Let's say you have a vector space $V$ and a vector space $W$ over the same field $k$. Then, according to a huge pile of books on representation theory I read, there is an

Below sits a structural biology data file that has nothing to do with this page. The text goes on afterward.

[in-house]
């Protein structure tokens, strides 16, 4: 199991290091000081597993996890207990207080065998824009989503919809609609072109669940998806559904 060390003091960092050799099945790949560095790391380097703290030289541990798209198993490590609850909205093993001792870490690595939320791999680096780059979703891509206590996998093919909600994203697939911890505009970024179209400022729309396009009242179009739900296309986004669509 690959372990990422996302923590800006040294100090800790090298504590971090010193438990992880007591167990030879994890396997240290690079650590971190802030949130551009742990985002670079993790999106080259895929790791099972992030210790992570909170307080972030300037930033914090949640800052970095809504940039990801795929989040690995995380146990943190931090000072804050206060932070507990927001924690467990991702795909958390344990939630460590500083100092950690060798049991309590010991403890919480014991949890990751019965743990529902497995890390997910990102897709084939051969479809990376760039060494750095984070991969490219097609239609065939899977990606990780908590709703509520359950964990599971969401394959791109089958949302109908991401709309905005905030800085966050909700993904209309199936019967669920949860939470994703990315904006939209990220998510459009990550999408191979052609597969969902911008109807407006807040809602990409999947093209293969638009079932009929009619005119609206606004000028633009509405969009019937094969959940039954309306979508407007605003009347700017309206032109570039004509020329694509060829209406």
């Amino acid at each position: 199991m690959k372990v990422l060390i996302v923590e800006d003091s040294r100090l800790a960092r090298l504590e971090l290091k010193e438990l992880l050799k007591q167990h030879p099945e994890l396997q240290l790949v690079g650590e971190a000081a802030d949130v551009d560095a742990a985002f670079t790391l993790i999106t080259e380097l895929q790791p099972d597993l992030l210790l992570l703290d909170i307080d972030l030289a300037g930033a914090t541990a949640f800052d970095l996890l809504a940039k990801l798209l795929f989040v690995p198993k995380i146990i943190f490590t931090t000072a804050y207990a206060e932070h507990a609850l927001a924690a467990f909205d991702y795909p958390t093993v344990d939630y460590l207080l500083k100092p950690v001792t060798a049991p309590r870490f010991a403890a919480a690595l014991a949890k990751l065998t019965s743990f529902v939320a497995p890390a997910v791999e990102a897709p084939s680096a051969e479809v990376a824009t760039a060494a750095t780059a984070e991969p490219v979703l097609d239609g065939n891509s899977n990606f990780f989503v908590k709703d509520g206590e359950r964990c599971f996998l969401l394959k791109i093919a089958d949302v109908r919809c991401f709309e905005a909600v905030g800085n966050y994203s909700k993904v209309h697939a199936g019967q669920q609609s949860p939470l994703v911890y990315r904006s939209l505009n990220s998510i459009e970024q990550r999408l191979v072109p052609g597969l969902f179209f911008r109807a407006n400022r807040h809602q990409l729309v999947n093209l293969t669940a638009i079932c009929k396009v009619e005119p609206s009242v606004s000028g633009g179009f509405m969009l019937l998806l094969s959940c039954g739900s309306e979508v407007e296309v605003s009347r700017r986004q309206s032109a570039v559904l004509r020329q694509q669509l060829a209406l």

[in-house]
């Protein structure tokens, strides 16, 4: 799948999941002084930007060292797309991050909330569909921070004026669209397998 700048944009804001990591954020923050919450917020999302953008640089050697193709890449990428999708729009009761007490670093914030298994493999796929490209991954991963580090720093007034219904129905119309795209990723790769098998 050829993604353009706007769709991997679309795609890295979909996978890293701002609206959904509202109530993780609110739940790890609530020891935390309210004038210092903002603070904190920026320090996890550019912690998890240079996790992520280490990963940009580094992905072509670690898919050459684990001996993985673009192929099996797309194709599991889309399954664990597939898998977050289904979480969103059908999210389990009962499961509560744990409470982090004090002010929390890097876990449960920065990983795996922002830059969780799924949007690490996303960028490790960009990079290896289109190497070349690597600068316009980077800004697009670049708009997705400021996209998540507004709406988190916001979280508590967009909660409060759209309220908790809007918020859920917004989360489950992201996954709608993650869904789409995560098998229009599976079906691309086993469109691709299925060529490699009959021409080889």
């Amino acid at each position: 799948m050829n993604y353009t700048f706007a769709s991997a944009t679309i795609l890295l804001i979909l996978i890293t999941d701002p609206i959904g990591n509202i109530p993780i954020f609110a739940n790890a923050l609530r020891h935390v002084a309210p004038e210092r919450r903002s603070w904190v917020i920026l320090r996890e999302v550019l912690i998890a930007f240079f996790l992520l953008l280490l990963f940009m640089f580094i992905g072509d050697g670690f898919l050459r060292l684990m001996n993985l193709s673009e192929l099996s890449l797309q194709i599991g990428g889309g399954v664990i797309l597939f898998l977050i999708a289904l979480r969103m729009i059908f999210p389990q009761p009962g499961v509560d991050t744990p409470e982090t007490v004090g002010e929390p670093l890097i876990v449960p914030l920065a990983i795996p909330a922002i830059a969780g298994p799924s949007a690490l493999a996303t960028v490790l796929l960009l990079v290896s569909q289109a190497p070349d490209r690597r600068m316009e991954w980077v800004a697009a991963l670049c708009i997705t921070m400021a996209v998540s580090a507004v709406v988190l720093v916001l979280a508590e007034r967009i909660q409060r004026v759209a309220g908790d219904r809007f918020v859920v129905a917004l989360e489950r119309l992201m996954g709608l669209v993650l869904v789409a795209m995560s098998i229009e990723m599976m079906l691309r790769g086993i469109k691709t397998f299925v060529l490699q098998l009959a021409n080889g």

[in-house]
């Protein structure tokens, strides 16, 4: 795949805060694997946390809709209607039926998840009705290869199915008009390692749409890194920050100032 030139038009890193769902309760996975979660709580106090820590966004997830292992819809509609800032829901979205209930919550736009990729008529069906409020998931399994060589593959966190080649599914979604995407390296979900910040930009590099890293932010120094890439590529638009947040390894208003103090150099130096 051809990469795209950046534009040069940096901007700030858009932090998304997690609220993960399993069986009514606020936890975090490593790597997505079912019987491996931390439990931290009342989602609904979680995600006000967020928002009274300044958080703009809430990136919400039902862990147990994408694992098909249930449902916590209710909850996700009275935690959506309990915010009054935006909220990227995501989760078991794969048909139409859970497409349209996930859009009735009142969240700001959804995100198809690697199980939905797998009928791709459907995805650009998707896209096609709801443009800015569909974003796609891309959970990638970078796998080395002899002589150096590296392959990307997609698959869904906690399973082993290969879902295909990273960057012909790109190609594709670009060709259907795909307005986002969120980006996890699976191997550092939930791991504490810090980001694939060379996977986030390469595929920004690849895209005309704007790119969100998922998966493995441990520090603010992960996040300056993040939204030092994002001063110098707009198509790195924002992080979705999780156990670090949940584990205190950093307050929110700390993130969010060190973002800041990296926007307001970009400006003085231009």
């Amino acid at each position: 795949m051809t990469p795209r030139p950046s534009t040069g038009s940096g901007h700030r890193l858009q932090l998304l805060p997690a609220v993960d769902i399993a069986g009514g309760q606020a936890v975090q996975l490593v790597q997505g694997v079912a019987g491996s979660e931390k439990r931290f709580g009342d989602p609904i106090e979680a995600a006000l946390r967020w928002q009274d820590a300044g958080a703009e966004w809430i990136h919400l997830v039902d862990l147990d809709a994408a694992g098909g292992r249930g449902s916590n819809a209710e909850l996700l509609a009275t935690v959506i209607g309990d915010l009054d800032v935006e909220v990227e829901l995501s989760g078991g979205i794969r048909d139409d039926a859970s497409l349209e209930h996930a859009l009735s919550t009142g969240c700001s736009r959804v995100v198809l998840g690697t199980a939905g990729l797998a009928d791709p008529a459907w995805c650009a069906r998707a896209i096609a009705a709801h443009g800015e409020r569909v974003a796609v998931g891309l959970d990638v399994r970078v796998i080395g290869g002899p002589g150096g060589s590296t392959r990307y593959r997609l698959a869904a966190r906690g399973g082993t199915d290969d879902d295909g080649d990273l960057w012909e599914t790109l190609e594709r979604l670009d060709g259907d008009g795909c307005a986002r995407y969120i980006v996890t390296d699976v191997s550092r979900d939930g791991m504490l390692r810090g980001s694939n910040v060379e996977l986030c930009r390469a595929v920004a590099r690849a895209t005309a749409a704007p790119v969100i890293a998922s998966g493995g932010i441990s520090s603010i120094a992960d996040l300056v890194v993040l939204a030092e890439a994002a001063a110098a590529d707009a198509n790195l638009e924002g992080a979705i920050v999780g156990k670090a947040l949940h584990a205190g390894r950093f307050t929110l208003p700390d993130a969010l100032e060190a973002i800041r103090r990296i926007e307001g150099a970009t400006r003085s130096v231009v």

*obvious*isomorphism $V^\ast\otimes_k W \cong \mathrm{Hom}_k(V,W)$, where $V^\ast=\mathrm{Hom}_k(V,k)$. I concur, it's not hard to write down, but then**why**don't they just write it down? It is given by \[ \begin{array}{rcl} \phi: V^\ast\otimes_k W &\longrightarrow& \mathrm{Hom}_k(V,W) \\ f\otimes w &\longmapsto& (v\mapsto f(v)w), \end{array}\] when we assume $W$ to be finite-dimensional. To construct an inverse, simply choose a basis $B$ for $W$ and consider the map that sends $g\in\mathrm{Hom}_k(V,W)$ to \[ \psi(g) := \sum_{b\in B} (b^\ast\circ g)\otimes b \] Then, note that $\sum_{b\in B} b^\ast(w)b = w$ for all $w\in W$ - simply by the definition of the dual basis, so \[ \begin{array}{rcl} \phi(\psi(g))(v) &=& \sum_{b\in B} b^\ast(g(v))\cdot b = g(v) \\ \psi(\phi(f\otimes w))&=&\sum_{b\in B} (b^\ast\circ(v\mapsto f(v)w)\otimes b = \sum_{b\in B} (b^\ast(w)\cdot f)\otimes b \\ &=& f \otimes \sum_{b\in B} b^\ast(w)b = f\otimes w. \end{array}\] We can now extend this result to show that \[ V_1^\ast \otimes \cdots \otimes V_n^\ast \otimes W \cong L_n(V_1,\ldots,V_n; W), \] the space of multilinear maps $V_1\times\cdots\times V_n \to W$. In fact, this is best done by induction: Simply consider the (obvious) isomorphism \[ \begin{array}{rcl} L_{n-1}(V_1,\ldots,V_{n-1}; \mathrm{Hom}_k(V_n, W)) &\longrightarrow& L_n(V_1,\ldots,V_n; W)\\ f &\longrightarrow& ( (v_1,\ldots,v_n)\mapsto f(v_1,\ldots,v_{n-1})(v_n)) \\ g(v_1,\ldots,v_{n-1},\,\cdot\,) &\longleftarrow& g \end{array} \] and use it for the induction step.